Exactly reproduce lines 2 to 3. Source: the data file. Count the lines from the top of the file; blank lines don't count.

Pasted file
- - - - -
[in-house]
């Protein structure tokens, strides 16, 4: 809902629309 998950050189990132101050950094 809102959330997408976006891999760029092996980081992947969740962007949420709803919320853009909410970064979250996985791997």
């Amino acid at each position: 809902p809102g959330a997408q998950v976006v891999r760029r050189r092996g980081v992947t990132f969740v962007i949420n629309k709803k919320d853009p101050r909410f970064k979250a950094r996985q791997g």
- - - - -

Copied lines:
């Protein structure tokens, strides 16, 4: 809902629309 998950050189990132101050950094 809102959330997408976006891999760029092996980081992947969740962007949420709803919320853009909410970064979250996985791997």
């Amino acid at each position: 809902p809102g959330a997408q998950v976006v891999r760029r050189r092996g980081v992947t990132f969740v962007i949420n629309k709803k919320d853009p101050r909410f970064k979250a950094r996985q791997g």